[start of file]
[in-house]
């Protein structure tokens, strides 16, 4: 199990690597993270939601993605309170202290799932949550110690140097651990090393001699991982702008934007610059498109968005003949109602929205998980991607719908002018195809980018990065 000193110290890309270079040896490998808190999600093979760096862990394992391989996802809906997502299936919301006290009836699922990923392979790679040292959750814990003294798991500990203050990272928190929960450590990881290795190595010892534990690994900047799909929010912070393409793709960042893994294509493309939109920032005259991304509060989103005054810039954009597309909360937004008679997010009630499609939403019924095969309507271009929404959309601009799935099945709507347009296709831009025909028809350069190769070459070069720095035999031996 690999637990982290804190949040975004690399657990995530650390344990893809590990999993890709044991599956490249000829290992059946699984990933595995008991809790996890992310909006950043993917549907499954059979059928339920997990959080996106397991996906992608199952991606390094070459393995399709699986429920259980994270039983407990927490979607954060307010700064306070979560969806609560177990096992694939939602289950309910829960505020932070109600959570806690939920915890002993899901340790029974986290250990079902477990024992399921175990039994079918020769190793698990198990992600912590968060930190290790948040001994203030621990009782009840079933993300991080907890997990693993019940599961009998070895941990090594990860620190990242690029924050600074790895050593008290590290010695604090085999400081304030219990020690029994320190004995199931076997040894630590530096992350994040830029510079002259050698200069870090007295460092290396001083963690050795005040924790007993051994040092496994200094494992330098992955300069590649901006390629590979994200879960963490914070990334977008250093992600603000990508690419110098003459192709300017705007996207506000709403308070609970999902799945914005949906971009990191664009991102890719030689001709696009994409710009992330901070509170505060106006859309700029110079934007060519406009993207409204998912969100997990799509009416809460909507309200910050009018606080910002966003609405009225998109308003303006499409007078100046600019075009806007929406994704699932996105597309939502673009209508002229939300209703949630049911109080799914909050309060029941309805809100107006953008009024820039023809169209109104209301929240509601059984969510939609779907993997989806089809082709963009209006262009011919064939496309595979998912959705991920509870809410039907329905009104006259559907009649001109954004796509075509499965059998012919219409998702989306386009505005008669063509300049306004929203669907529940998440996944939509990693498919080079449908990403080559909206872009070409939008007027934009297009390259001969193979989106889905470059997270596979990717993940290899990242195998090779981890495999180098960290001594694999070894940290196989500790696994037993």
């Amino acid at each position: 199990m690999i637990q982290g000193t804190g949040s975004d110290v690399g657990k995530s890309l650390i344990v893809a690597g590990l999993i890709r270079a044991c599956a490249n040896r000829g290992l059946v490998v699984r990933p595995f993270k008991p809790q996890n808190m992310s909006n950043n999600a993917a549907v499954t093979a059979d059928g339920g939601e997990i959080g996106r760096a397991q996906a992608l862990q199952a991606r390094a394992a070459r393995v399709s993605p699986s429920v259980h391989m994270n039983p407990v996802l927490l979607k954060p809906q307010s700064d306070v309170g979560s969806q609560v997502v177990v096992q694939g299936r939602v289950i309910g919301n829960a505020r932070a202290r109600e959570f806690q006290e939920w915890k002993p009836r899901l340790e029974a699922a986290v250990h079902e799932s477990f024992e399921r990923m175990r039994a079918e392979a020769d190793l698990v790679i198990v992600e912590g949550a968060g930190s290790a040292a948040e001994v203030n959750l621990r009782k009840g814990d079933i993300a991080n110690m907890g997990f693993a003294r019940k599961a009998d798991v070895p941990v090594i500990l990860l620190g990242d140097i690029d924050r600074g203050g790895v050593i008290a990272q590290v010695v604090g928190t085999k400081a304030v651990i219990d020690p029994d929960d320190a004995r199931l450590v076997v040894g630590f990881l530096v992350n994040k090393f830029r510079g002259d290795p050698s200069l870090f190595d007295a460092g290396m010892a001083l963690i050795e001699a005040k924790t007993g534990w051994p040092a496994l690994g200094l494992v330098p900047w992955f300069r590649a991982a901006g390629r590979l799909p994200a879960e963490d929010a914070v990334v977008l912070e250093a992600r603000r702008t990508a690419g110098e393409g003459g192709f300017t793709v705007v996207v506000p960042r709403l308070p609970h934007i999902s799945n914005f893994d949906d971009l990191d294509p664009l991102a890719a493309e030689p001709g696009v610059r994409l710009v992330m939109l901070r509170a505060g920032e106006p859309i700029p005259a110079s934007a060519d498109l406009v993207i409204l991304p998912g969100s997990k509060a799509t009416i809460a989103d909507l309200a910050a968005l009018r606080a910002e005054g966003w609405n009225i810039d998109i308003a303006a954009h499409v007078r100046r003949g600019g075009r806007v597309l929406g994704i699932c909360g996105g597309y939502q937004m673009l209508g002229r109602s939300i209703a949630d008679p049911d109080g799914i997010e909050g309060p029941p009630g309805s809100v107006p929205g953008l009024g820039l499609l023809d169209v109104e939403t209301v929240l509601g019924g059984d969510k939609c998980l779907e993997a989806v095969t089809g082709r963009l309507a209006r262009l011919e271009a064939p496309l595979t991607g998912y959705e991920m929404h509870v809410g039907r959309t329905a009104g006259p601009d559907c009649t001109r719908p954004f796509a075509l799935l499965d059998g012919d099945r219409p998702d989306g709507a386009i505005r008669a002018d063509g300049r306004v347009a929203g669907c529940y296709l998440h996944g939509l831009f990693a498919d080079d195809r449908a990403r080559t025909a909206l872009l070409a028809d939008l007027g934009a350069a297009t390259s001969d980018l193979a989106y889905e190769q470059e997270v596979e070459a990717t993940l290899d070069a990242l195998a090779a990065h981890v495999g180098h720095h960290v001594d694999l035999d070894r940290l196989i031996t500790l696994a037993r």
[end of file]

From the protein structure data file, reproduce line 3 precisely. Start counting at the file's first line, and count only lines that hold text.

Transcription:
């Amino acid at each position: 199990m690999i637990q982290g000193t804190g949040s975004d110290v690399g657990k995530s890309l650390i344990v893809a690597g590990l999993i890709r270079a044991c599956a490249n040896r000829g290992l059946v490998v699984r990933p595995f993270k008991p809790q996890n808190m992310s909006n950043n999600a993917a549907v499954t093979a059979d059928g339920g939601e997990i959080g996106r760096a397991q996906a992608l862990q199952a991606r390094a394992a070459r393995v399709s993605p699986s429920v259980h391989m994270n039983p407990v996802l927490l979607k954060p809906q307010s700064d306070v309170g979560s969806q609560v997502v177990v096992q694939g299936r939602v289950i309910g919301n829960a505020r932070a202290r109600e959570f806690q006290e939920w915890k002993p009836r899901l340790e029974a699922a986290v250990h079902e799932s477990f024992e399921r990923m175990r039994a079918e392979a020769d190793l698990v790679i198990v992600e912590g949550a968060g930190s290790a040292a948040e001994v203030n959750l621990r009782k009840g814990d079933i993300a991080n110690m907890g997990f693993a003294r019940k599961a009998d798991v070895p941990v090594i500990l990860l620190g990242d140097i690029d924050r600074g203050g790895v050593i008290a990272q590290v010695v604090g928190t085999k400081a304030v651990i219990d020690p029994d929960d320190a004995r199931l450590v076997v040894g630590f990881l530096v992350n994040k090393f830029r510079g002259d290795p050698s200069l870090f190595d007295a460092g290396m010892a001083l963690i050795e001699a005040k924790t007993g534990w051994p040092a496994l690994g200094l494992v330098p900047w992955f300069r590649a991982a901006g390629r590979l799909p994200a879960e963490d929010a914070v990334v977008l912070e250093a992600r603000r702008t990508a690419g110098e393409g003459g192709f300017t793709v705007v996207v506000p960042r709403l308070p609970h934007i999902s799945n914005f893994d949906d971009l990191d294509p664009l991102a890719a493309e030689p001709g696009v610059r994409l710009v992330m939109l901070r509170a505060g920032e106006p859309i700029p005259a110079s934007a060519d498109l406009v993207i409204l991304p998912g969100s997990k509060a799509t009416i809460a989103d909507l309200a910050a968005l009018r606080a910002e005054g966003w609405n009225i810039d998109i308003a303006a954009h499409v007078r100046r003949g600019g075009r806007v597309l929406g994704i699932c909360g996105g597309y939502q937004m673009l209508g002229r109602s939300i209703a949630d008679p049911d109080g799914i997010e909050g309060p029941p009630g309805s809100v107006p929205g953008l009024g820039l499609l023809d169209v109104e939403t209301v929240l509601g019924g059984d969510k939609c998980l779907e993997a989806v095969t089809g082709r963009l309507a209006r262009l011919e271009a064939p496309l595979t991607g998912y959705e991920m929404h509870v809410g039907r959309t329905a009104g006259p601009d559907c009649t001109r719908p954004f796509a075509l799935l499965d059998g012919d099945r219409p998702d989306g709507a386009i505005r008669a002018d063509g300049r306004v347009a929203g669907c529940y296709l998440h996944g939509l831009f990693a498919d080079d195809r449908a990403r080559t025909a909206l872009l070409a028809d939008l007027g934009a350069a297009t390259s001969d980018l193979a989106y889905e190769q470059e997270v596979e070459a990717t993940l290899d070069a990242l195998a090779a990065h981890v495999g180098h720095h960290v001594d694999l035999d070894r940290l196989i031996t500790l696994a037993r």